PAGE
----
The ongoing public charge litigation battle has ended and the Trump rule can no longer be enforced. The United States Department of Justice today filed motions to dismiss its defense of the Trump public charge rule, ending a nearly two-year legal battle and invalidating the rule nationwide. The public charge rule has effectively denied millions of immigrant families health care and economic support–a particularly cruel impact during the COVID-19 pandemic.
Last month, President Biden, through executive order, directed the Department of Homeland Security and the State Department to reconsider the public charge regulations and other rules that harm immigrant communities. Those efforts will continue.
Cook County, Illinois et al. v. Mayorkas et al. filed in the Northern District of Illinois challenged the Department of Homeland Security’s public charge regulation arguing that the regulation violates the Administrative Procedure Act and the Due Process Clause of the Fifth Amendment to the U.S. Constitution and discriminates against immigrants of color. The Shriver Center on Poverty Law, Legal Council for Health Justice, National Housing Law Project, and Sidley Austin LLP brought the case on behalf of the Illinois Coalition for Immigrant and Refugee Rights (ICIRR). The Cook County State’s Attorney’s Office and Goldberg Kohn Ltd brought the case on behalf of Cook County. The Illinois District Court’s November 2, 2020 order vacates the 2019 rule nationwide and now applications for admission to the US will be evaluated under the 1999 Interim Field Guidance on public charge.
“After years of fighting against the public charge rule, the immigrant community takes home a hard earned win,” said Luvia Quiñones, Director of Health Policy at the ICIRR. “Today, we celebrate that immigrants can seek public benefits without fearing future repercussions, and that immigrants will not be barred from gaining status because they are too old, too young, not educated enough, or not wealthy enough. This is the first step to rebuilding trust between immigrants and the government, which is especially crucial as we work to finally bring an end to the pandemic.”
Cook County State’s Attorney Kim Foxx noted, “We are relieved and grateful for today’s hard-fought win. This rule should never have been put in place. No one should live in fear that accessing critical food, housing, and health care resources will threaten their immigration status. I am proud to be a part of the brave team that took on this fight and saw it through to a victory.”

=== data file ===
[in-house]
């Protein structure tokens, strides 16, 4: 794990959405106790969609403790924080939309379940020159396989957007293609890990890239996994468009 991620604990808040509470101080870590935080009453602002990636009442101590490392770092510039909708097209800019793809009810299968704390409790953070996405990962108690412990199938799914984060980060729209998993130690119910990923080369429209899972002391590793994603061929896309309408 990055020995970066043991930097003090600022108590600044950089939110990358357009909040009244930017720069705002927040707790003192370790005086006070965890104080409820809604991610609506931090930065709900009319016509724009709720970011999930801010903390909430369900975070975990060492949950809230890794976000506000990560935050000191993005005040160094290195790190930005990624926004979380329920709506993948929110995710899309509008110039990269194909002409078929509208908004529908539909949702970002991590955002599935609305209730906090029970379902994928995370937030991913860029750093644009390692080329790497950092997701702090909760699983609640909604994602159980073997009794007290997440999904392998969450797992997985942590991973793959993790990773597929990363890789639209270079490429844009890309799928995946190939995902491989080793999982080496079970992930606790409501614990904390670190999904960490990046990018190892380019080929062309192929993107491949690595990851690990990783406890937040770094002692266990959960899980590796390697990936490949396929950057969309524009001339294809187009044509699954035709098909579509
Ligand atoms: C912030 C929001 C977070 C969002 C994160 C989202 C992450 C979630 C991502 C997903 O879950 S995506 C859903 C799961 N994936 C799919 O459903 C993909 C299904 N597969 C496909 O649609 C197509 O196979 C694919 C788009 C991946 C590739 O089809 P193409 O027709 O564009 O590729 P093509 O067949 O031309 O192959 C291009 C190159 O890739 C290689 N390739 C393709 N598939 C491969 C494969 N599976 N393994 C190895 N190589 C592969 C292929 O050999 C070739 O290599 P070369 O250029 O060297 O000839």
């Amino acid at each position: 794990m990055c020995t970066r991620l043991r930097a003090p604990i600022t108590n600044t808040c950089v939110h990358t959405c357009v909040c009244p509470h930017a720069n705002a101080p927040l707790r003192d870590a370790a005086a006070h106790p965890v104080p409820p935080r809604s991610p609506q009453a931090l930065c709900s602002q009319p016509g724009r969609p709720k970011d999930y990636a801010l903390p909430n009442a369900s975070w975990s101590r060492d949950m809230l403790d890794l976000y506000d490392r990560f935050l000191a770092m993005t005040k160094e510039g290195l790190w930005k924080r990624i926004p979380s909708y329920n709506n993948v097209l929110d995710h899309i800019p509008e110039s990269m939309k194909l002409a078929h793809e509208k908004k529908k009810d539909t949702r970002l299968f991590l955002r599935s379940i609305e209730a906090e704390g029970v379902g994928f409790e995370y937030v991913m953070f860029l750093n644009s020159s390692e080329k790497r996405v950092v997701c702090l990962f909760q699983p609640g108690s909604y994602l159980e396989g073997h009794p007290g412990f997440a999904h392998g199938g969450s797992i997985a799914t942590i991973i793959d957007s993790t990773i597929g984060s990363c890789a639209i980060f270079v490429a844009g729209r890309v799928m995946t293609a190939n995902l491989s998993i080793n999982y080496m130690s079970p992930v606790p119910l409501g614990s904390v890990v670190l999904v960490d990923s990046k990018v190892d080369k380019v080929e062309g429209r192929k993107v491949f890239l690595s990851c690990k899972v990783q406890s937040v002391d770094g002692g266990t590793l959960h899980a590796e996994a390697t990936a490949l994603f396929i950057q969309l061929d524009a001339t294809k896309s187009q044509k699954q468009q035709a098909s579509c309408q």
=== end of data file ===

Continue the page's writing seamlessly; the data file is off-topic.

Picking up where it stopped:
“Today marks the end of a dark chapter of a cruel policy against low-income immigrants of color,” said Militza M. Pagán, Staff Attorney at Shriver Center on Poverty Law. “Families should not have to worry if securing their medical needs and their next meal will jeopardize their stay and future in this country. The end of this rule will provide immigrant communities much needed relief during an extremely difficult time.”
“Wise public policy should encourage all people to access public services, not engender confusion and fear,” said Caroline Chapman, Senior Director of Policy and Advocacy at Legal Council for Health Justice. “Trump’s rule has had devastating effects on public health in communities of color and may continue to cast a shadow over immigrant communities for years to come. We welcome the Biden-Harris Administration’s steps today and encourage the Administration to continue to work as diligently to mitigate these harms as the previous administration worked to create them.”
“During and after the pandemic, we must ensure that all families have their basic human rights and needs met, including access to food, healthcare and a home,” said Shamus Roller, executive director of the National Housing Law Project. “This must be a top priority for the Biden-Harris Administration and for state and local government nationwide.”
“We are gratified that the Illinois district court’s order—which protects immigrants from having to choose between their immigration status and their health—is now the law throughout the United States,” said Tacy Flint of Sidley Austin LLP.
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